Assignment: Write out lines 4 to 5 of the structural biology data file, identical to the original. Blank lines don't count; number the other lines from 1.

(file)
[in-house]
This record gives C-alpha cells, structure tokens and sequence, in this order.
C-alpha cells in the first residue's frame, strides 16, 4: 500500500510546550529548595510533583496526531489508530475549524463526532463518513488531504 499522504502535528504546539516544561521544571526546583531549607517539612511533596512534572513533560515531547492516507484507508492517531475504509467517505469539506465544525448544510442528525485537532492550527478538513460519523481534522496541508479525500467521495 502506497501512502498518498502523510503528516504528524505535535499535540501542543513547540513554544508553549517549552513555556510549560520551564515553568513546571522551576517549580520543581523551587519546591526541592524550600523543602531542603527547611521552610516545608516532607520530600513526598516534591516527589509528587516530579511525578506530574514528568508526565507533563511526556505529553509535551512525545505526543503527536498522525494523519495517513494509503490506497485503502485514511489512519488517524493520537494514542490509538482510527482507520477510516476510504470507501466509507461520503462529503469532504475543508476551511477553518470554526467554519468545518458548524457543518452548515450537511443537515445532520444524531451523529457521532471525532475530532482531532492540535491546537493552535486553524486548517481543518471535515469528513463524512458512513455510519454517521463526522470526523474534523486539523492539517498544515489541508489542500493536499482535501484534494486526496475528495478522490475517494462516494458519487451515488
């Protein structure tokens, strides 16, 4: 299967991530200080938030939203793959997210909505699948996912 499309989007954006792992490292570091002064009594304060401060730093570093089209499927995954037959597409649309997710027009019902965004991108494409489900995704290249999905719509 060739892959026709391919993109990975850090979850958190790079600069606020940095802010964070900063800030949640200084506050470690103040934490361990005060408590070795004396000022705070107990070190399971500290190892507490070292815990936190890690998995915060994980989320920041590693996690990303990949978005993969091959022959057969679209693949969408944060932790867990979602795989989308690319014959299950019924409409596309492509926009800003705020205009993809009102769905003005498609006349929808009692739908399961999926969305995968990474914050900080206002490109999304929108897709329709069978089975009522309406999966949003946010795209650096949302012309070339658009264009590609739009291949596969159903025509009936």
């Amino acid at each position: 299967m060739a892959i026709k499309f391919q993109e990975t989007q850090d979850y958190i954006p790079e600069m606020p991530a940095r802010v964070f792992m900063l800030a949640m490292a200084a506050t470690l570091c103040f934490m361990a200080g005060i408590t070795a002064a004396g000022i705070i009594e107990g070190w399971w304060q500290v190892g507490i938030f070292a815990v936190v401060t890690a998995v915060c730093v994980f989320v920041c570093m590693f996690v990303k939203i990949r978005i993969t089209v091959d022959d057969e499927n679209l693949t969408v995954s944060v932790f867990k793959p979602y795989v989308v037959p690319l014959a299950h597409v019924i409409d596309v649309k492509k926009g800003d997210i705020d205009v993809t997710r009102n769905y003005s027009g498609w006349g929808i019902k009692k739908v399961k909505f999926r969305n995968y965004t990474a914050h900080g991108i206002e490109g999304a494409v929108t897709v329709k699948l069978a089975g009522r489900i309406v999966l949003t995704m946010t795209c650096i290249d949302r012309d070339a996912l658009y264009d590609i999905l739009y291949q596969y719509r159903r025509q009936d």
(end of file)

């Protein structure tokens, strides 16, 4: 299967991530200080938030939203793959997210909505699948996912 499309989007954006792992490292570091002064009594304060401060730093570093089209499927995954037959597409649309997710027009019902965004991108494409489900995704290249999905719509 060739892959026709391919993109990975850090979850958190790079600069606020940095802010964070900063800030949640200084506050470690103040934490361990005060408590070795004396000022705070107990070190399971500290190892507490070292815990936190890690998995915060994980989320920041590693996690990303990949978005993969091959022959057969679209693949969408944060932790867990979602795989989308690319014959299950019924409409596309492509926009800003705020205009993809009102769905003005498609006349929808009692739908399961999926969305995968990474914050900080206002490109999304929108897709329709069978089975009522309406999966949003946010795209650096949302012309070339658009264009590609739009291949596969159903025509009936």
């Amino acid at each position: 299967m060739a892959i026709k499309f391919q993109e990975t989007q850090d979850y958190i954006p790079e600069m606020p991530a940095r802010v964070f792992m900063l800030a949640m490292a200084a506050t470690l570091c103040f934490m361990a200080g005060i408590t070795a002064a004396g000022i705070i009594e107990g070190w399971w304060q500290v190892g507490i938030f070292a815990v936190v401060t890690a998995v915060c730093v994980f989320v920041c570093m590693f996690v990303k939203i990949r978005i993969t089209v091959d022959d057969e499927n679209l693949t969408v995954s944060v932790f867990k793959p979602y795989v989308v037959p690319l014959a299950h597409v019924i409409d596309v649309k492509k926009g800003d997210i705020d205009v993809t997710r009102n769905y003005s027009g498609w006349g929808i019902k009692k739908v399961k909505f999926r969305n995968y965004t990474a914050h900080g991108i206002e490109g999304a494409v929108t897709v329709k699948l069978a089975g009522r489900i309406v999966l949003t995704m946010t795209c650096i290249d949302r012309d070339a996912l658009y264009d590609i999905l739009y291949q596969y719509r159903r025509q009936d």